Bottom Line: This is a lovely story, woven by both past and present situations, that not only shines a light on the effects of a young woman’s decision, but how her life continues and how she grows after the decision.

Do you enjoy gritter books? I confess, I like my contemporary with a side of tears. What is the last great, gritty contemporary book you’ve read?

Posted June 19, 2017 by Shannon @ It Starts at Midnight in Dual, Review / 12 Comments

12 responses to “Dual Review: Frightful Families

  1. I’ve read a few gritty contemporaries lately, it’s a genre I seem to be warming too. We Come Apart looks great, and in spite of the fact that it’s written in verse (which might give me pause), it’s good to know that this book was so affecting.

    Aftercare Instructions though definitely looks like one I might want to read, in spite of the heavy subject matter. Glad to hear that one was so good, given the sensitive topic.

    Great reviews Shannon!

  2. Oh I did read the first one! I didn’t really connect to it or like it like you did though…MY BAD AND I AM SAD AT MYSELF. ? I did think Nicu was super precious though. Someone protect him pls. ?

  3. I totally agree with you about Aftercare Instructions! It handled the subject matter at hand so well, but I also loved that it wasn’t just a story about abortion, you know? I really enjoyed the way it was told with the play scenes and stuff, too. I haven’t heard much about We Come Apart, but I’m always looking for more novels written in verse! Great reviews, Shannon. 🙂

  4. Yes! By the end of We Come Apart, I swear, I felt like my gut had been punched a hundred times over. I was like, THAT’S IT?!!?!?!?!? NOOOOOOOOOO!!!! I even met Sarah Crossan and asked her about the ending in person, like I know it’s what was meant to happen, but still! My heart! Great review! And I haven’t heard of Aftercare Instructions, but it definitely sounds like an interesting and important read. Added to the TBR! Thanks!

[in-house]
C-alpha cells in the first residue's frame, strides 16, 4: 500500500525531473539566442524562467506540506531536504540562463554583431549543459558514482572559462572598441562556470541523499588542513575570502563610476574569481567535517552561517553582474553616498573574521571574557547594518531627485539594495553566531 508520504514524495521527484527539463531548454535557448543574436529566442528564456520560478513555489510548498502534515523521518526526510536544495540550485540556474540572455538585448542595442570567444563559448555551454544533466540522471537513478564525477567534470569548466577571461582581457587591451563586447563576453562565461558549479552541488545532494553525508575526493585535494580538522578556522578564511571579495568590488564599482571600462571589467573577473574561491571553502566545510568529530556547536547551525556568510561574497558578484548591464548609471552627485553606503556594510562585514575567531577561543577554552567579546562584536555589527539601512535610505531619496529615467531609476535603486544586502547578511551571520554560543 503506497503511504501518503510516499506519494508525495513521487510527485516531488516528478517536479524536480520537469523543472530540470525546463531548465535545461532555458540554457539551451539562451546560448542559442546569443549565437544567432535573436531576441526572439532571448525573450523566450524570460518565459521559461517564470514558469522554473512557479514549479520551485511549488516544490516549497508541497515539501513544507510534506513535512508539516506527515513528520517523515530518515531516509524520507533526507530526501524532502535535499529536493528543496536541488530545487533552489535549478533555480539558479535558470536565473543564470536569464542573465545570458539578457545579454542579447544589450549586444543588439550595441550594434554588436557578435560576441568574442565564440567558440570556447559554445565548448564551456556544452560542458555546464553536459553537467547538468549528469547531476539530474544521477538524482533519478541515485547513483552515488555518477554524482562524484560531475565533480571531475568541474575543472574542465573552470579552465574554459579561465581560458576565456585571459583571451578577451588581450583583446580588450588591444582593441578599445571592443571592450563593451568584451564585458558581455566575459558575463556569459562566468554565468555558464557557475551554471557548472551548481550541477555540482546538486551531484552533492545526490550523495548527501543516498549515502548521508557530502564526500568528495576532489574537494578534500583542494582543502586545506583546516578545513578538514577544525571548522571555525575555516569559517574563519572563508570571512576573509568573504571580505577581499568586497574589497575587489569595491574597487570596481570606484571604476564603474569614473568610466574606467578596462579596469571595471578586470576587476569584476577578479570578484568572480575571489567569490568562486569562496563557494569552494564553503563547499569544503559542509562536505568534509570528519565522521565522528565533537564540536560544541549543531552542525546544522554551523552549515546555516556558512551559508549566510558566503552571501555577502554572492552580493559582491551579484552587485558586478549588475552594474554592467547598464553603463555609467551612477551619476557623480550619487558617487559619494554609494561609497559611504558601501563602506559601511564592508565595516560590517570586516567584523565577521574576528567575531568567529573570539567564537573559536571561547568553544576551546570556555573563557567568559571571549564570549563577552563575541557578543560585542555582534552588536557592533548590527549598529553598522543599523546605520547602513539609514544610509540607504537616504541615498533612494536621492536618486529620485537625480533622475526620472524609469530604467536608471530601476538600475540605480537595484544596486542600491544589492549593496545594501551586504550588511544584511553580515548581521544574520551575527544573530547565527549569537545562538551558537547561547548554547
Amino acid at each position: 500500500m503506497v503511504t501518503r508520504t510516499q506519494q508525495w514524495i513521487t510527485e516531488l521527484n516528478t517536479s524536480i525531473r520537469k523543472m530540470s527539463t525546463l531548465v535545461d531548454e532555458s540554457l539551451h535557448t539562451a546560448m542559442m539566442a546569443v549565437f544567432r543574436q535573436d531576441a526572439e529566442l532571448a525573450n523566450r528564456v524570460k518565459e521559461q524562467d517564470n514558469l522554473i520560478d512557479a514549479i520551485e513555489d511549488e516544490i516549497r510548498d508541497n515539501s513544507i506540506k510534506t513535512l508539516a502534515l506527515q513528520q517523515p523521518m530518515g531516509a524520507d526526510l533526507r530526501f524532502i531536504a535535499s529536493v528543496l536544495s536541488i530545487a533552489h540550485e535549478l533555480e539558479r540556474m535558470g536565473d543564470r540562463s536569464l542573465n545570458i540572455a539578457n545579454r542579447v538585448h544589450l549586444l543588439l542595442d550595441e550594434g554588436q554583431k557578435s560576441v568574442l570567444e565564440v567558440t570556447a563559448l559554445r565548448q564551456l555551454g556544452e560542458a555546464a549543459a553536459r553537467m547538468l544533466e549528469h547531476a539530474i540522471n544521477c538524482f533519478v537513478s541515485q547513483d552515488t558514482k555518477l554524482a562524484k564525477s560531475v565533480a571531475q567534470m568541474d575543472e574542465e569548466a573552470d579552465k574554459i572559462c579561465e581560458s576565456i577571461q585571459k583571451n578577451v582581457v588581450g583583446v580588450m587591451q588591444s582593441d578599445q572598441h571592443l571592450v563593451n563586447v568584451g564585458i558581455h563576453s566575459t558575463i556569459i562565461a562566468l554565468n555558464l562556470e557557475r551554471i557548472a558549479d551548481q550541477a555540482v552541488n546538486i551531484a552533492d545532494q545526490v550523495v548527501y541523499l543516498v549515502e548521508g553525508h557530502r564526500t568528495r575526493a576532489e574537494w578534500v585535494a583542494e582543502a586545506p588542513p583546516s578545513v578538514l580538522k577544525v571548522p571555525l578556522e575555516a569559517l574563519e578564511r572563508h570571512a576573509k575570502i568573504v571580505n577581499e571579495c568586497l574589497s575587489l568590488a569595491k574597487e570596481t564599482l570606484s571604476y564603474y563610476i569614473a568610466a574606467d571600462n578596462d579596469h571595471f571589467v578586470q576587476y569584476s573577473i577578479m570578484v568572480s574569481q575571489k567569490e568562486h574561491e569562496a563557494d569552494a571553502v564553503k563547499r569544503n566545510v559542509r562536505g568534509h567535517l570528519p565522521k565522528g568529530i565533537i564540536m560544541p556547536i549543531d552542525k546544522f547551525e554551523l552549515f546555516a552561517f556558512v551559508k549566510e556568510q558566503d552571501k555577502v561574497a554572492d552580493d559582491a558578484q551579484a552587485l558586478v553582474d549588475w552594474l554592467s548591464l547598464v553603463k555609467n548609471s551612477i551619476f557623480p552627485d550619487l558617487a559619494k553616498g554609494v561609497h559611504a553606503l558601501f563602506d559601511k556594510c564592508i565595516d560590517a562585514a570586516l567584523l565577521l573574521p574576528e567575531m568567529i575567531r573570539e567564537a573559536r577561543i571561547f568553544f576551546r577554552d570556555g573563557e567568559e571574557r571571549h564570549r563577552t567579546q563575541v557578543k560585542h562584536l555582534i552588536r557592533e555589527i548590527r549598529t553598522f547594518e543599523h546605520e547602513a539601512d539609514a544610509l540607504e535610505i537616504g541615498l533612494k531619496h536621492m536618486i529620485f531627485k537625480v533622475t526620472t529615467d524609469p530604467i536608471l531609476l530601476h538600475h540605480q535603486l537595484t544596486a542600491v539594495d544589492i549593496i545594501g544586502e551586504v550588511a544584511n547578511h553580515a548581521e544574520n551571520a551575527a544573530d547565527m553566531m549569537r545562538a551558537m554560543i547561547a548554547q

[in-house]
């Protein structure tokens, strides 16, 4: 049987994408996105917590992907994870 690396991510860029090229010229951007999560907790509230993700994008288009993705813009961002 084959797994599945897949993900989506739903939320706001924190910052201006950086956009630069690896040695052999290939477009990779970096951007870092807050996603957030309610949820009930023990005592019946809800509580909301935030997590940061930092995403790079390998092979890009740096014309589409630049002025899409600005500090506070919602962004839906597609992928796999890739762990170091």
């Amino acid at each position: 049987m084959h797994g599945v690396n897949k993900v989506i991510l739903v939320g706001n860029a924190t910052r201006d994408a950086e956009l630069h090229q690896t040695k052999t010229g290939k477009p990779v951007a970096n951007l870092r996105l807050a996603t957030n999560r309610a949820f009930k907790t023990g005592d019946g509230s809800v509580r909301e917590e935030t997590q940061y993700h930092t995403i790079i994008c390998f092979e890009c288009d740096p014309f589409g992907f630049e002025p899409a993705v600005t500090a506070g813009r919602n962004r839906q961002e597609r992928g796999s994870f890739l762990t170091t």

Cass @ Words on Paper

  5. I just R&R’d Aftercare Instructions myself, and YES to all that you said. So glad that you liked it. I truly adored it, even though the theatre cutouts occasionally annoyed me. Verse usually irritates me, but I’ve always been SO fascinated in reading something by Sarah Crossan, and I always click the spoilery tag, so I’m definitely interested in the idea of that unhappy ending. Great reviews!!! 😀

  6. I think it’s important to read grittier books because sometimes that is someone’s reality, and I am all for awareness over ignorance. But you’re right – sometimes it hurts. Especially when its about family — it reminds me that I have been blessed with such a supportive and kind family.